Often we want to run and hide in Dog Pose. I believe that the mat and the cushion need to be a place of refuge and enjoyment, not so much a place for disciplining ourselves and our bodies.

Q. The clientele coming to yoga has shifted quite a bit over the past decades. Do you still see people coming to yoga because they are looking to deepen into spirituality, or are people mainly coming because they want a good workout?

Judith Hanson Lasater: It all depends on the person. And, in either case, people will gain something from their practice.

There is a story from the Vedas about a village that was experiencing a bad drought. A man came running into village and he said, “There’s a man with a wagon full of water and he’s bringing it to the village. Go get a container quickly.”

Some people got a cup and some people got a bucket and some people got a barrel. It’s the same with yoga. Everyone’s evolving– it’s impossible not to. Do you come to the practice of yoga with a cup or do you come with a barrel?

Being active, be it walking, jogging, or some brisk yoga, is good for us living in our urban world. However, if that’s all yoga is to you, I think you’re missing something.

Q. You talk about the physicality of spirituality. What do you mean by that?

Judith Hanson Lasater: In my own case, initially, I was very interested in the physicality of yoga, and I wanted to learn anatomy and kinesiology and the alignment of poses, so I studied with BKS Iyengar. I then started exploring the psychology of the practice and then the philosophy of the practice. Now, after 46 years of teaching, I’m very interested in what it means to integrate the two.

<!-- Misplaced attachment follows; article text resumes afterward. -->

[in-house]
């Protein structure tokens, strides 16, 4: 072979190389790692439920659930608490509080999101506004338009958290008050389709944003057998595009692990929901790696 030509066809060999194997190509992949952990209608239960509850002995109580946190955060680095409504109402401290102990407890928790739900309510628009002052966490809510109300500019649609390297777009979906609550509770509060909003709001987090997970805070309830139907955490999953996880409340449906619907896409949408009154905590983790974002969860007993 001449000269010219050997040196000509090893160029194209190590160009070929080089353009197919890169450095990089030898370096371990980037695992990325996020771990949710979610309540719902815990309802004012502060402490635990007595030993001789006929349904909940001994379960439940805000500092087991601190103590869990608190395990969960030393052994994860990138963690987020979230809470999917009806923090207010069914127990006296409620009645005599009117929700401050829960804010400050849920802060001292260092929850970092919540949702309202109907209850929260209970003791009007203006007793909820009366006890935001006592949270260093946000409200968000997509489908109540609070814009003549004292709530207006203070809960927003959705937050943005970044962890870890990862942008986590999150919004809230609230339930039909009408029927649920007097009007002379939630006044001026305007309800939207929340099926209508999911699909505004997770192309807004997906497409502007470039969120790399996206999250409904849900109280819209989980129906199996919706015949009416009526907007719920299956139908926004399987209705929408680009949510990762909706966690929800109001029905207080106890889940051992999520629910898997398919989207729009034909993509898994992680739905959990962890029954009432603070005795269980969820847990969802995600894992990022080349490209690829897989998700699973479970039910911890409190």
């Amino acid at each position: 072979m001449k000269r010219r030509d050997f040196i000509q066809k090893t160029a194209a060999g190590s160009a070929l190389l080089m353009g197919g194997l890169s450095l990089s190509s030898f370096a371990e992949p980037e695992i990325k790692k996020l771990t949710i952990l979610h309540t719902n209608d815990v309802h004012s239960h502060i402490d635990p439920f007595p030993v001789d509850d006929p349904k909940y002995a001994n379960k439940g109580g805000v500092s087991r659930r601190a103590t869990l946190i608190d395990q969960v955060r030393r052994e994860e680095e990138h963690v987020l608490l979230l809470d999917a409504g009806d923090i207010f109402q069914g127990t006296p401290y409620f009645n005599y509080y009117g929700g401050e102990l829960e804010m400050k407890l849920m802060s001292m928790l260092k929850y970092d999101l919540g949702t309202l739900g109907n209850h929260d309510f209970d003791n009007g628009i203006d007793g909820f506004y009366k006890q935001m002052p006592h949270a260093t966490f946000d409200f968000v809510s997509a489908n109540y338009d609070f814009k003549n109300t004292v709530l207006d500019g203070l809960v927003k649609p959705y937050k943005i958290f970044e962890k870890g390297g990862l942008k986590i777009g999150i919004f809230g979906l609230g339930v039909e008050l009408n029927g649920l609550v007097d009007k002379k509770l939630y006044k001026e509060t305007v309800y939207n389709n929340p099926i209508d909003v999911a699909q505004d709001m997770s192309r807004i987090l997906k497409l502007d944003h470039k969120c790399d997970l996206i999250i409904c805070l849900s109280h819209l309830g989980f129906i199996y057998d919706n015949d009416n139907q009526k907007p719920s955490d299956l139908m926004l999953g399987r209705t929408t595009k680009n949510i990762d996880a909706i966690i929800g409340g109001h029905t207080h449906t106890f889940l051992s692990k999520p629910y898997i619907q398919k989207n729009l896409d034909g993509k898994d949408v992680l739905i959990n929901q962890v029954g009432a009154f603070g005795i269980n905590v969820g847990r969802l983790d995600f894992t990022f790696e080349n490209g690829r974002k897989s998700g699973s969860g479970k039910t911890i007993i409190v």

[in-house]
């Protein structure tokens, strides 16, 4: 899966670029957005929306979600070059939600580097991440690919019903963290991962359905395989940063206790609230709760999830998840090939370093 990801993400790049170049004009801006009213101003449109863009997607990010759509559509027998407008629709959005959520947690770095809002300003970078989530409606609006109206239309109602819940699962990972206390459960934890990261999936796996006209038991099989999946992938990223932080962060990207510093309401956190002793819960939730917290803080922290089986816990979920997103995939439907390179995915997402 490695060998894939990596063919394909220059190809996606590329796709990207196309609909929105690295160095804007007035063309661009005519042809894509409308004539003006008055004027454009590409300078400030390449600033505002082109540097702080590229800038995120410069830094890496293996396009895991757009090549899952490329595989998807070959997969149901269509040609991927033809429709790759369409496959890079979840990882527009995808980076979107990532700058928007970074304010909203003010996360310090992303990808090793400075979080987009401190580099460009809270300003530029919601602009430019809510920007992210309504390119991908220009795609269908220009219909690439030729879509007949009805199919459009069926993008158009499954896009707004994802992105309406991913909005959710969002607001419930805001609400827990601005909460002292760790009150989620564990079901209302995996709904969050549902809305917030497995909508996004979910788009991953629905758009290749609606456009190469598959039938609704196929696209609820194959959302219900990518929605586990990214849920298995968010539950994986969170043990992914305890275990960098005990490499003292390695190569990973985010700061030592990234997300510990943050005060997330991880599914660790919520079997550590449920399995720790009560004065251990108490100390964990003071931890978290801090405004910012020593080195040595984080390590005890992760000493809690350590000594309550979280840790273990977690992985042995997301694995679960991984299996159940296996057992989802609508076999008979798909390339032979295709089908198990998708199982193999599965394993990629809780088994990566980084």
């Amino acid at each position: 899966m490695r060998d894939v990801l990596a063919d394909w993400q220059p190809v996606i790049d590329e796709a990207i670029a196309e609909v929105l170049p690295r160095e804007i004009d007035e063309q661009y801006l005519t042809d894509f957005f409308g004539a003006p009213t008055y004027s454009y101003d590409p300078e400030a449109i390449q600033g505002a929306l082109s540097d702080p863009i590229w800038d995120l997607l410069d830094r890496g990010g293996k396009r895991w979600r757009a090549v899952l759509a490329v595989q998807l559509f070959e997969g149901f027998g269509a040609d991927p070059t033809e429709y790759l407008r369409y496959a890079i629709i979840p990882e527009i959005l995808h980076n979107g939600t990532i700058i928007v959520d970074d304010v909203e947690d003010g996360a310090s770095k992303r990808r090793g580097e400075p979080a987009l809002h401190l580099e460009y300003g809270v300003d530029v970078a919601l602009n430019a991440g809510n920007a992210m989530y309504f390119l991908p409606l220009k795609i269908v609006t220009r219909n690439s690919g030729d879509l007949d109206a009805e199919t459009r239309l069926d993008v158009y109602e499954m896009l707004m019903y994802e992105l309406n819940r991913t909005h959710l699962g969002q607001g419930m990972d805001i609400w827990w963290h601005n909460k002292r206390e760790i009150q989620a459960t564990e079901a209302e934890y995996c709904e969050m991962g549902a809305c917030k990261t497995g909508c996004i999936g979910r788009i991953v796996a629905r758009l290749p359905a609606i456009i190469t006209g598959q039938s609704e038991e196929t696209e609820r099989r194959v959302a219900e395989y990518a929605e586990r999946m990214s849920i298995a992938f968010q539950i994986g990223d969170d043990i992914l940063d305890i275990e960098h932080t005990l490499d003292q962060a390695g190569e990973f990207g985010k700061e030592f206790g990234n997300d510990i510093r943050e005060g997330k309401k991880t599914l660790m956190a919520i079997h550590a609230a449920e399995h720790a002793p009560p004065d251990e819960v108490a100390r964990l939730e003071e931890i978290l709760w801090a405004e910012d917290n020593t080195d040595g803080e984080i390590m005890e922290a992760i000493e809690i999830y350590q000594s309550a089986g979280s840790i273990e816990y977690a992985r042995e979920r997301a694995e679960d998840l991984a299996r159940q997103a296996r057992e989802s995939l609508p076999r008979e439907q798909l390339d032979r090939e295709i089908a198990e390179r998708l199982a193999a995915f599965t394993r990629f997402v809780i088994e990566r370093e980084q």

The physicality of spirituality is about that integration, it is about finding the location where our awareness is clustered and our soul is housed and our power resides. Letting our practice become just physical or just intellectual and jumping over the river of deeply feeling ourselves, is losing sight of ourselves as a manifestation of divinity. We must find that location and listen to what is arising from it.

Q. How can a yoga asana practice help achieve that?

Judith Hanson Lasater: Asana can be practiced as a physical act, a mental act, a psychological act, and a spiritual act.

It isn’t one or the other, it’s all of them at once. The root of our problems is that the mind wants to separate and categorize things, preferably into black and white.

As William Wordsworth wrote, “We murder to dissect.” When we start taking ourselves apart, we lose our self because we’re more than the sum of our parts.

Integration is key. We have moments of integration and enlightenment. It is not an intellectual-only experience. It is a deeply physical experience. Your body vibrates, it hums.

Yoga is about the radical shift in perspective. The shift is not just intellectual, it is also psychophysical, psychological, and emotional. Every fiber of the human being on every energy level, every chakra, all of it shifts.

There’s only one sin in the world and that’s the mistaken belief in separation.

You may also be interested in Judith’s course, Calming the Nervous System: The Art and Benefits of Forward Bends.